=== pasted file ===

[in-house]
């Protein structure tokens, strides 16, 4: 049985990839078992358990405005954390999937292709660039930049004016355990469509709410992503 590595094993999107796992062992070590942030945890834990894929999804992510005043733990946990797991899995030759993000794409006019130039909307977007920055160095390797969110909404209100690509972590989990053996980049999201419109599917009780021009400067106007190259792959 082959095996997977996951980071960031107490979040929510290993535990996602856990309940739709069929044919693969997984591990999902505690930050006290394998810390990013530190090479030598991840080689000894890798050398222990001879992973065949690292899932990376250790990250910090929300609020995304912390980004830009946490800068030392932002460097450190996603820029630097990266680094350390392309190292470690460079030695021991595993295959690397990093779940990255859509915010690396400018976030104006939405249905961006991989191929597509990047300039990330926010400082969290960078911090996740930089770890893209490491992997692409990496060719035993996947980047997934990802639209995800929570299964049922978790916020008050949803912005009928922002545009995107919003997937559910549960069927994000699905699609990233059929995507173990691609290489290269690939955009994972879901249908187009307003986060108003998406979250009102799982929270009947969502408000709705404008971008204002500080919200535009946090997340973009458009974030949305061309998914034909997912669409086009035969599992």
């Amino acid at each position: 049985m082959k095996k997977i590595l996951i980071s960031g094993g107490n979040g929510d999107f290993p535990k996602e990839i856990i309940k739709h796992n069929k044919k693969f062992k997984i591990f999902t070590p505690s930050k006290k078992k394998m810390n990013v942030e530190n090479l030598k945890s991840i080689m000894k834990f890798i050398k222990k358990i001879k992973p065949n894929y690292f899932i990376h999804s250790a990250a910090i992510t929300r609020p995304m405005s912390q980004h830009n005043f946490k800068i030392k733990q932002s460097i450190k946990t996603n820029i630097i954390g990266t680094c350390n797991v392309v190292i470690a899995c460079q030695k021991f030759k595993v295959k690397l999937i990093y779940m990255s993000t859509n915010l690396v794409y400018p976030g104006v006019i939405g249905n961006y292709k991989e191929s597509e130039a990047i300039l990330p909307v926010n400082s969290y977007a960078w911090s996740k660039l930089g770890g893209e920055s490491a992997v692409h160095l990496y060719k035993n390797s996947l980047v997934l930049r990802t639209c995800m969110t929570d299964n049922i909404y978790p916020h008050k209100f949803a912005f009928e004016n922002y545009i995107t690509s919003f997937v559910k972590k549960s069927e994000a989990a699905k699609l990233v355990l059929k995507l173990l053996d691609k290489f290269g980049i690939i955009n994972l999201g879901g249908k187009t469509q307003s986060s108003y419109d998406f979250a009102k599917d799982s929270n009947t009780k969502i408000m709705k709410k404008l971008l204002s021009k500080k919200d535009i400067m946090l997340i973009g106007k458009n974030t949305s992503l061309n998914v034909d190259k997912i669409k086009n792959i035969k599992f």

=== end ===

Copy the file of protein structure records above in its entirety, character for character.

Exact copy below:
[in-house]
């Protein structure tokens, strides 16, 4: 049985990839078992358990405005954390999937292709660039930049004016355990469509709410992503 590595094993999107796992062992070590942030945890834990894929999804992510005043733990946990797991899995030759993000794409006019130039909307977007920055160095390797969110909404209100690509972590989990053996980049999201419109599917009780021009400067106007190259792959 082959095996997977996951980071960031107490979040929510290993535990996602856990309940739709069929044919693969997984591990999902505690930050006290394998810390990013530190090479030598991840080689000894890798050398222990001879992973065949690292899932990376250790990250910090929300609020995304912390980004830009946490800068030392932002460097450190996603820029630097990266680094350390392309190292470690460079030695021991595993295959690397990093779940990255859509915010690396400018976030104006939405249905961006991989191929597509990047300039990330926010400082969290960078911090996740930089770890893209490491992997692409990496060719035993996947980047997934990802639209995800929570299964049922978790916020008050949803912005009928922002545009995107919003997937559910549960069927994000699905699609990233059929995507173990691609290489290269690939955009994972879901249908187009307003986060108003998406979250009102799982929270009947969502408000709705404008971008204002500080919200535009946090997340973009458009974030949305061309998914034909997912669409086009035969599992």
């Amino acid at each position: 049985m082959k095996k997977i590595l996951i980071s960031g094993g107490n979040g929510d999107f290993p535990k996602e990839i856990i309940k739709h796992n069929k044919k693969f062992k997984i591990f999902t070590p505690s930050k006290k078992k394998m810390n990013v942030e530190n090479l030598k945890s991840i080689m000894k834990f890798i050398k222990k358990i001879k992973p065949n894929y690292f899932i990376h999804s250790a990250a910090i992510t929300r609020p995304m405005s912390q980004h830009n005043f946490k800068i030392k733990q932002s460097i450190k946990t996603n820029i630097i954390g990266t680094c350390n797991v392309v190292i470690a899995c460079q030695k021991f030759k595993v295959k690397l999937i990093y779940m990255s993000t859509n915010l690396v794409y400018p976030g104006v006019i939405g249905n961006y292709k991989e191929s597509e130039a990047i300039l990330p909307v926010n400082s969290y977007a960078w911090s996740k660039l930089g770890g893209e920055s490491a992997v692409h160095l990496y060719k035993n390797s996947l980047v997934l930049r990802t639209c995800m969110t929570d299964n049922i909404y978790p916020h008050k209100f949803a912005f009928e004016n922002y545009i995107t690509s919003f997937v559910k972590k549960s069927e994000a989990a699905k699609l990233v355990l059929k995507l173990l053996d691609k290489f290269g980049i690939i955009n994972l999201g879901g249908k187009t469509q307003s986060s108003y419109d998406f979250a009102k599917d799982s929270n009947t009780k969502i408000m709705k709410k404008l971008l204002s021009k500080k919200d535009i400067m946090l997340i973009g106007k458009n974030t949305s992503l061309n998914v034909d190259k997912i669409k086009n792959i035969k599992f």